Why am I mentioning this? I don’t know. Matters of perception, I suppose, but also of the odd parallels between the breakdown of the Ummah and the end of “Christendom”.

  2. Matthew says :

    I suspect many in the English-speaking world remain trapped in dialectic thought due to organization of our language system. As opposed to Chinese or German, it is customary to always place a subject verbing an object, with the verb as a line of causation and the subject being the identifier of “self”. I wonder how non-linear speech would be structured.

    One thing I have stopped saying is “I have changed my mind” in favor of “My self has changed with the context.” It is still very much subject-verbing-object, but I like how it short-circuits the traditional dualist paradigm, incorporates passive voice in reference to individual being, and makes reference to the connection between state of being and stage of being. It is not, however, very efficient, so I don’t think William of Ockam would approve.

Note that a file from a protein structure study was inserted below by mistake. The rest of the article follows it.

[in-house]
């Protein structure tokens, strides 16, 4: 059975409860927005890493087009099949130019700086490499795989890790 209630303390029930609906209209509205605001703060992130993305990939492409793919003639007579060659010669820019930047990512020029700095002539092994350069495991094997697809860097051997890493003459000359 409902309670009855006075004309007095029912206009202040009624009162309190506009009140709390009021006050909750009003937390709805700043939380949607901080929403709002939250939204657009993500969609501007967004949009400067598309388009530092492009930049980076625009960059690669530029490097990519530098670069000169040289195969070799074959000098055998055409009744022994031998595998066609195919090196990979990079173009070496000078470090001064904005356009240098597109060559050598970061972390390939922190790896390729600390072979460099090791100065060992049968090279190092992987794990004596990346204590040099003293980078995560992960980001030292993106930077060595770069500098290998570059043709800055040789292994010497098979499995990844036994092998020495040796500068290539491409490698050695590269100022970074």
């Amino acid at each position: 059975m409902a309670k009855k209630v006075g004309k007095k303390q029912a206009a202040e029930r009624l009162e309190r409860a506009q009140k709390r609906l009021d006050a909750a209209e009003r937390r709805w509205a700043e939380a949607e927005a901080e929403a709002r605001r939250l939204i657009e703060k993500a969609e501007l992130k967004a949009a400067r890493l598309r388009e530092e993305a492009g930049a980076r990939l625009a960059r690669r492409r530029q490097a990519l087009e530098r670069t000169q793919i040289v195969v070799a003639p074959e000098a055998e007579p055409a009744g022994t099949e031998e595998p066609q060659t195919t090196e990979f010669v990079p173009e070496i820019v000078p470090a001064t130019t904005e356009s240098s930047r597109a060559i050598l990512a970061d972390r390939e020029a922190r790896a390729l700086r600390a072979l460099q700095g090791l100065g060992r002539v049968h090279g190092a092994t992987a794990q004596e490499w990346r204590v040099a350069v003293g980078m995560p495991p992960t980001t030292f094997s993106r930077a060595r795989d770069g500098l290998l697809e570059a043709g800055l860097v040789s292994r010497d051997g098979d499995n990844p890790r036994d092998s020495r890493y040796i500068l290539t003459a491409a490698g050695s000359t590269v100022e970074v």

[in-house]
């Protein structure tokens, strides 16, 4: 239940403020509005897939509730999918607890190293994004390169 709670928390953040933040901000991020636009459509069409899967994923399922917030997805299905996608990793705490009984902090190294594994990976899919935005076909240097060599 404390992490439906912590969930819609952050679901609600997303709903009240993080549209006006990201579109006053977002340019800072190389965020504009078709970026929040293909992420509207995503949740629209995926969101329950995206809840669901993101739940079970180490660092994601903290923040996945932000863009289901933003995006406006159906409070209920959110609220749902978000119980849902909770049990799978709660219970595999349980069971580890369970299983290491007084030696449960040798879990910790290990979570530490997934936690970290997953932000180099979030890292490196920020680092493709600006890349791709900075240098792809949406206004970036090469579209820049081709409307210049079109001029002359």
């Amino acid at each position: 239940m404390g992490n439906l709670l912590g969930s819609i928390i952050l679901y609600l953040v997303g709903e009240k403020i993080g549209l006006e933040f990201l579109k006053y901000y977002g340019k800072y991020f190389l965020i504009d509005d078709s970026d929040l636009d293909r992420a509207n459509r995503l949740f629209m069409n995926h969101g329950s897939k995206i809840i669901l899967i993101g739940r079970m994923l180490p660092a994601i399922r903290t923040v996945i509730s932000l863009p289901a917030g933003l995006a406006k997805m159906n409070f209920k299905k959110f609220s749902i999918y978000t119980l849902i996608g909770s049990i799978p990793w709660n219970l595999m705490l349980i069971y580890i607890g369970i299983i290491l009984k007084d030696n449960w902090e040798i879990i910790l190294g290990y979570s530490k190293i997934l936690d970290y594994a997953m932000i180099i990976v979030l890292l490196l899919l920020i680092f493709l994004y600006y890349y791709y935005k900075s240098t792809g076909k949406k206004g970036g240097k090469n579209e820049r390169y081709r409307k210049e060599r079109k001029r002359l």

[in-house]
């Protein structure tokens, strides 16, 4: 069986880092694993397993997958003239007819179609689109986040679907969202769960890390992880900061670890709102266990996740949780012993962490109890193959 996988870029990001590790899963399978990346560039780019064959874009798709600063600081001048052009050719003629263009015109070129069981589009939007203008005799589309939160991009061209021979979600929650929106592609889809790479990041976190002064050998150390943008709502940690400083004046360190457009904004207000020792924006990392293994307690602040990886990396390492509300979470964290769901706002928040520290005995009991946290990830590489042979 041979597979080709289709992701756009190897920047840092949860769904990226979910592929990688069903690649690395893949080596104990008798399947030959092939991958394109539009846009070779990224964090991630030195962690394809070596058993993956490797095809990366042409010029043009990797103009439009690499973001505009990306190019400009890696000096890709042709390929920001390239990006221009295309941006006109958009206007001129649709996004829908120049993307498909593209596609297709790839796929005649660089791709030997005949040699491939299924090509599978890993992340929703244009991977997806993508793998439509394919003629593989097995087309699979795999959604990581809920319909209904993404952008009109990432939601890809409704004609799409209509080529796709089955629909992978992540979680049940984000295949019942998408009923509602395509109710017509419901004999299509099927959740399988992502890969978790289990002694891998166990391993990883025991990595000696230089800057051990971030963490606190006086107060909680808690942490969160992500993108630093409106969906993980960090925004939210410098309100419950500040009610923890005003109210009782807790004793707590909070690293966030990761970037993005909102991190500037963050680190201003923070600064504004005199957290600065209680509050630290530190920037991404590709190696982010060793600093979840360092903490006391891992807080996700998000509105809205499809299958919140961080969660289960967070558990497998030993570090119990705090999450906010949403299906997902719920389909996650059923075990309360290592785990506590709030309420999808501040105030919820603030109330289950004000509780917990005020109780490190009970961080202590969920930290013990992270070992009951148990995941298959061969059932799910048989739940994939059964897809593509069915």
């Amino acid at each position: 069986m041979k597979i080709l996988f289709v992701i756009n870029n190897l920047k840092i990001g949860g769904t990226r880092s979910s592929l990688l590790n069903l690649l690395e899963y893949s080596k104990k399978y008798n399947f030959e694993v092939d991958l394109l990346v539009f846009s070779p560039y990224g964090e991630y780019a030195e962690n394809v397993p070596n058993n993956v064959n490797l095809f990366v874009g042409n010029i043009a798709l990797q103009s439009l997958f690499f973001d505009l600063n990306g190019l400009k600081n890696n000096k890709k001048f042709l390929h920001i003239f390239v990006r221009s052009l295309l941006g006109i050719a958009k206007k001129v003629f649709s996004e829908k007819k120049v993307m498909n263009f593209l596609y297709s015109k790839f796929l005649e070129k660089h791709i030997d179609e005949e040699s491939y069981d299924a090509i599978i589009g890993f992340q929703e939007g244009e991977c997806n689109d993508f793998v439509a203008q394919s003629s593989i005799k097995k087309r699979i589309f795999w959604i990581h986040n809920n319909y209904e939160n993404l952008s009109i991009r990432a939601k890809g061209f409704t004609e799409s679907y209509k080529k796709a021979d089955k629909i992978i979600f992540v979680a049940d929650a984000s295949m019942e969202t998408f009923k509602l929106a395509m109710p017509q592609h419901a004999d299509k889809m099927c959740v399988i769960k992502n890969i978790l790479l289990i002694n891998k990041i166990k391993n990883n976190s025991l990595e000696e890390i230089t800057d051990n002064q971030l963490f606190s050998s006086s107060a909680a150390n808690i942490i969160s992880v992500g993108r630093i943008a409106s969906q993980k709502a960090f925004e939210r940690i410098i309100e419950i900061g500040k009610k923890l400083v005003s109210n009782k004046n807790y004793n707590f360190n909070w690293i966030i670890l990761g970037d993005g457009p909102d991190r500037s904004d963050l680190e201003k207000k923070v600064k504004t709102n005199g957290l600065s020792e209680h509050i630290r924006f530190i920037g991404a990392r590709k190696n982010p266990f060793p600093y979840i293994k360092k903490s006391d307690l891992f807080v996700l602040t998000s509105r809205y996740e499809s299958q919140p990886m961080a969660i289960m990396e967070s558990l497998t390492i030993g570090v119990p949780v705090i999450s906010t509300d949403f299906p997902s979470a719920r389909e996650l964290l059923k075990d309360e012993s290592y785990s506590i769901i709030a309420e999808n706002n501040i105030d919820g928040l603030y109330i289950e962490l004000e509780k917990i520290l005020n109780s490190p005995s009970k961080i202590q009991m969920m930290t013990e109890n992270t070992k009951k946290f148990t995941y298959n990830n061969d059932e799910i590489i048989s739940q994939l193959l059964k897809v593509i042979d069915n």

Incidentally, the breakdown of the “liberal end of history” has striking parallels to the breakdown of Christendom and the breakdown of the Ummah. The dominant religion (American Capitalism) has damaged (some would say ruptured) its ties with its fellow “people of the book” (European Social Democracy) over its failure to come to the aid of liberalism and modernity in its struggle against Islamic Fundamentalism, but Europeans are keen enough to point out that this wouldn’t be an issue if we were not building military bases and setting up petit-dictatorships in the middle east to begin with (Blowback thesis). Do you think Crisis has an archetypal pattern when manifesting in social structures?

    • Scott Preston says :